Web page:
The Trade Marks Act 1994 was the result of the European Union's aspiration to approximate the trade mark laws of member states. Section 1 of the legislation defines a trade mark as any sign capable of being represented graphically which is capable of distinguishing goods or services of one undertaking from those of other undertakings. From this one can identify three necessary criteria for a trade mark to be registered: the mark must be a sign, it must be capable of being represented graphically, and it must be capable of being distinguished.
[...] It is very unlikely that the legislation intended to make registration of certain unusual marks possible. On the other hand, the legislation has very much opened up the possibility of registering unusual marks. The subsequent decision in Sieckmann spawned a series of cases, most notably the ones discussed above. Applications for these unusual marks are restricted by the Sieckmann criteria, but it does not seem that the ECJ have said explicitly that any unusual mark can definitely not be registered. [...]
[...] One could infer from this that the ECJ did not consider the Directive to facilitate the registration of sounds as trade marks, as a general rule. Taste is another controversial area. There does not appear to be any official ECJ judgment on this but the domestic case of Eli Lilly Co's Community Trade Mark Application  sheds some degree of light on the matter. This concerned the application for an artificial strawberry flavor for use in pharmaceutical products. The Office for the Harmonization of the Internal Market (OHIM) refused to allow the application on two grounds. [...]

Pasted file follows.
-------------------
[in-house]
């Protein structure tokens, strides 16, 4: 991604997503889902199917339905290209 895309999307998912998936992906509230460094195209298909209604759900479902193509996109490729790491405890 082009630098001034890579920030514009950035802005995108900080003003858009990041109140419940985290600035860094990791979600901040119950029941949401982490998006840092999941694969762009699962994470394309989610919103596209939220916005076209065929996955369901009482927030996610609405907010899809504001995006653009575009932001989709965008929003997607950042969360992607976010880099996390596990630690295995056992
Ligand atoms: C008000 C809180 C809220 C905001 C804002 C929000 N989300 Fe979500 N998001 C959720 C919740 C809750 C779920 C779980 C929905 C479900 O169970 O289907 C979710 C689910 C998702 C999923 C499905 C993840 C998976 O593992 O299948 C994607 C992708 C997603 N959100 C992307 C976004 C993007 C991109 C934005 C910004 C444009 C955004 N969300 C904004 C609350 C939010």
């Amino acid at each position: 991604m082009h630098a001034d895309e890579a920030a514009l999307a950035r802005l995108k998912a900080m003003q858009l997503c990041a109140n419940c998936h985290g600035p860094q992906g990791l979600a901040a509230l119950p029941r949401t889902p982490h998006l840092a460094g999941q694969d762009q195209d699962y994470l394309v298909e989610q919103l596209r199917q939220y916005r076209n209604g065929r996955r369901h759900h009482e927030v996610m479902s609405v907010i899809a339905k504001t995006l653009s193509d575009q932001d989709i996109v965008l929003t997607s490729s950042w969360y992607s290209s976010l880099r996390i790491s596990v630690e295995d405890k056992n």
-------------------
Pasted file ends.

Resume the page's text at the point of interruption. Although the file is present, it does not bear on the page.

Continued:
[...] The first unusual trade mark application held before the ECJ was Sieckmann v Deutsches Patent and it concerned the registration of a smell, ‘methyl cinnimate' which the applicant described as ‘balsamically fruity with a slight hint of cinnamon'. He also provided the chemical formula for the smell. The ECJ consulted article 2 of the Directive in considering whether ‘graphic representation' included only signs which were capable of being represented visually, or if it included other signs as well. The ECJ decided that a sign did not necessarily have to be perceived visually provided that it could be represented through the use of images, lines or characters. [...]
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